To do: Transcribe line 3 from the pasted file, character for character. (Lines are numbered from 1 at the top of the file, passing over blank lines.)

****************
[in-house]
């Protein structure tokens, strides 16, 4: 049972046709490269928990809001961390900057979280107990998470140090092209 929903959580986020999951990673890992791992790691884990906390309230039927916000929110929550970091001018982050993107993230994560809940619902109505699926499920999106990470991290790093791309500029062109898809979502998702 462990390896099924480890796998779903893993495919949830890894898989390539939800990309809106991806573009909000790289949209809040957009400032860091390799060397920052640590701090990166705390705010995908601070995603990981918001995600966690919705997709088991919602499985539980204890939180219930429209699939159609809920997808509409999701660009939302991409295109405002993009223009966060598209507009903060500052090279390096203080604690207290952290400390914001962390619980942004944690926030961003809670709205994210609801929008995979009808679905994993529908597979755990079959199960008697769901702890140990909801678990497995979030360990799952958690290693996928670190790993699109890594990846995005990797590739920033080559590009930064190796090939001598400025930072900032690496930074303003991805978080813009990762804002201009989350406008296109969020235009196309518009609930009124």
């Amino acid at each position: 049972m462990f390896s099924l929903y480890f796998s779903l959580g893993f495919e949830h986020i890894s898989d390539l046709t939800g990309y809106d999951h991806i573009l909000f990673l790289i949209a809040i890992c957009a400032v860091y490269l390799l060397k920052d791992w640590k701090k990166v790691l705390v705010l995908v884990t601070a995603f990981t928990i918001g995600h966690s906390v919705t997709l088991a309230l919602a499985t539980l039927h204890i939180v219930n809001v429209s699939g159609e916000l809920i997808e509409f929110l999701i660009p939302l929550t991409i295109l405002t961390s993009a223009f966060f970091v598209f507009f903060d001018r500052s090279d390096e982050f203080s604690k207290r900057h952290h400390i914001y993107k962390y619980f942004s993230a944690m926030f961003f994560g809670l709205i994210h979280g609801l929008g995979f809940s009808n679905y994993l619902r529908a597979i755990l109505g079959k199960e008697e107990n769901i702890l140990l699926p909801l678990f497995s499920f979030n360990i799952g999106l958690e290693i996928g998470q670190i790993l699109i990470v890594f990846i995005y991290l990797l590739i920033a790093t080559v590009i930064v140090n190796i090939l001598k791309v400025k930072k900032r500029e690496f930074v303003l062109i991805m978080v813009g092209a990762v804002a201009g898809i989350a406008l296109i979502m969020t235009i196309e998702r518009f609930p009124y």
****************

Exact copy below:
């Amino acid at each position: 049972m462990f390896s099924l929903y480890f796998s779903l959580g893993f495919e949830h986020i890894s898989d390539l046709t939800g990309y809106d999951h991806i573009l909000f990673l790289i949209a809040i890992c957009a400032v860091y490269l390799l060397k920052d791992w640590k701090k990166v790691l705390v705010l995908v884990t601070a995603f990981t928990i918001g995600h966690s906390v919705t997709l088991a309230l919602a499985t539980l039927h204890i939180v219930n809001v429209s699939g159609e916000l809920i997808e509409f929110l999701i660009p939302l929550t991409i295109l405002t961390s993009a223009f966060f970091v598209f507009f903060d001018r500052s090279d390096e982050f203080s604690k207290r900057h952290h400390i914001y993107k962390y619980f942004s993230a944690m926030f961003f994560g809670l709205i994210h979280g609801l929008g995979f809940s009808n679905y994993l619902r529908a597979i755990l109505g079959k199960e008697e107990n769901i702890l140990l699926p909801l678990f497995s499920f979030n360990i799952g999106l958690e290693i996928g998470q670190i790993l699109i990470v890594f990846i995005y991290l990797l590739i920033a790093t080559v590009i930064v140090n190796i090939l001598k791309v400025k930072k900032r500029e690496f930074v303003l062109i991805m978080v813009g092209a990762v804002a201009g898809i989350a406008l296109i979502m969020t235009i196309e998702r518009f609930p009124y």